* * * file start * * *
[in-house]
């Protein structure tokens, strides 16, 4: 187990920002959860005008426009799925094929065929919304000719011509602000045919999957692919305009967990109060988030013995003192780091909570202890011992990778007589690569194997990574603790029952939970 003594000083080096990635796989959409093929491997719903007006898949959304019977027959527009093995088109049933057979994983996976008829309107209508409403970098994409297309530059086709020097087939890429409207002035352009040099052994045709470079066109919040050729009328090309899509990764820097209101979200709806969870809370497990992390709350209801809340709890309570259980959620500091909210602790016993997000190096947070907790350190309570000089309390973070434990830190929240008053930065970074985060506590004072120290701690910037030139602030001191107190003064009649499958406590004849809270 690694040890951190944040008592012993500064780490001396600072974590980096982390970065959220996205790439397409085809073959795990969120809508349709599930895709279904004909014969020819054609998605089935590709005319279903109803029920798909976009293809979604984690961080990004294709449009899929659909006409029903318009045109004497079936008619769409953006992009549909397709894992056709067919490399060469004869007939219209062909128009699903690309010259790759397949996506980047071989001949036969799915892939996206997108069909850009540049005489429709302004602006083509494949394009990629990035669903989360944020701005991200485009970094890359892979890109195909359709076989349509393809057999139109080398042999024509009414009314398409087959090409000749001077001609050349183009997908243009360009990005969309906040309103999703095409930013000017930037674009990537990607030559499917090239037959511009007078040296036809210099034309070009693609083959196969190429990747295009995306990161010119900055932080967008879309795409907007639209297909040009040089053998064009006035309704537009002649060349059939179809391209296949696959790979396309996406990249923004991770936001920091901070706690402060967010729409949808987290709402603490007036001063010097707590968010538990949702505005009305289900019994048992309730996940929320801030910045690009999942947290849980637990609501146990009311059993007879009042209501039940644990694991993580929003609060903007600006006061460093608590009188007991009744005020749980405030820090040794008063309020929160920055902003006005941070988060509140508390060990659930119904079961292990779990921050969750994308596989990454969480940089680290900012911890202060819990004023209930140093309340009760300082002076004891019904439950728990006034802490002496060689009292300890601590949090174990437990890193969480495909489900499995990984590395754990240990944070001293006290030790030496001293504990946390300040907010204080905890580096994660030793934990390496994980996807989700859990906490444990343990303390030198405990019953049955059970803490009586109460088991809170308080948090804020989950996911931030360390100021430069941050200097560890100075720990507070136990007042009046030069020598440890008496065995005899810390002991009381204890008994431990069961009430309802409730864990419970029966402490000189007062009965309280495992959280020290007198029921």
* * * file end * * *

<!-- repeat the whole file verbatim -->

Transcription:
[in-house]
């Protein structure tokens, strides 16, 4: 187990920002959860005008426009799925094929065929919304000719011509602000045919999957692919305009967990109060988030013995003192780091909570202890011992990778007589690569194997990574603790029952939970 003594000083080096990635796989959409093929491997719903007006898949959304019977027959527009093995088109049933057979994983996976008829309107209508409403970098994409297309530059086709020097087939890429409207002035352009040099052994045709470079066109919040050729009328090309899509990764820097209101979200709806969870809370497990992390709350209801809340709890309570259980959620500091909210602790016993997000190096947070907790350190309570000089309390973070434990830190929240008053930065970074985060506590004072120290701690910037030139602030001191107190003064009649499958406590004849809270 690694040890951190944040008592012993500064780490001396600072974590980096982390970065959220996205790439397409085809073959795990969120809508349709599930895709279904004909014969020819054609998605089935590709005319279903109803029920798909976009293809979604984690961080990004294709449009899929659909006409029903318009045109004497079936008619769409953006992009549909397709894992056709067919490399060469004869007939219209062909128009699903690309010259790759397949996506980047071989001949036969799915892939996206997108069909850009540049005489429709302004602006083509494949394009990629990035669903989360944020701005991200485009970094890359892979890109195909359709076989349509393809057999139109080398042999024509009414009314398409087959090409000749001077001609050349183009997908243009360009990005969309906040309103999703095409930013000017930037674009990537990607030559499917090239037959511009007078040296036809210099034309070009693609083959196969190429990747295009995306990161010119900055932080967008879309795409907007639209297909040009040089053998064009006035309704537009002649060349059939179809391209296949696959790979396309996406990249923004991770936001920091901070706690402060967010729409949808987290709402603490007036001063010097707590968010538990949702505005009305289900019994048992309730996940929320801030910045690009999942947290849980637990609501146990009311059993007879009042209501039940644990694991993580929003609060903007600006006061460093608590009188007991009744005020749980405030820090040794008063309020929160920055902003006005941070988060509140508390060990659930119904079961292990779990921050969750994308596989990454969480940089680290900012911890202060819990004023209930140093309340009760300082002076004891019904439950728990006034802490002496060689009292300890601590949090174990437990890193969480495909489900499995990984590395754990240990944070001293006290030790030496001293504990946390300040907010204080905890580096994660030793934990390496994980996807989700859990906490444990343990303390030198405990019953049955059970803490009586109460088991809170308080948090804020989950996911931030360390100021430069941050200097560890100075720990507070136990007042009046030069020598440890008496065995005899810390002991009381204890008994431990069961009430309802409730864990419970029966402490000189007062009965309280495992959280020290007198029921």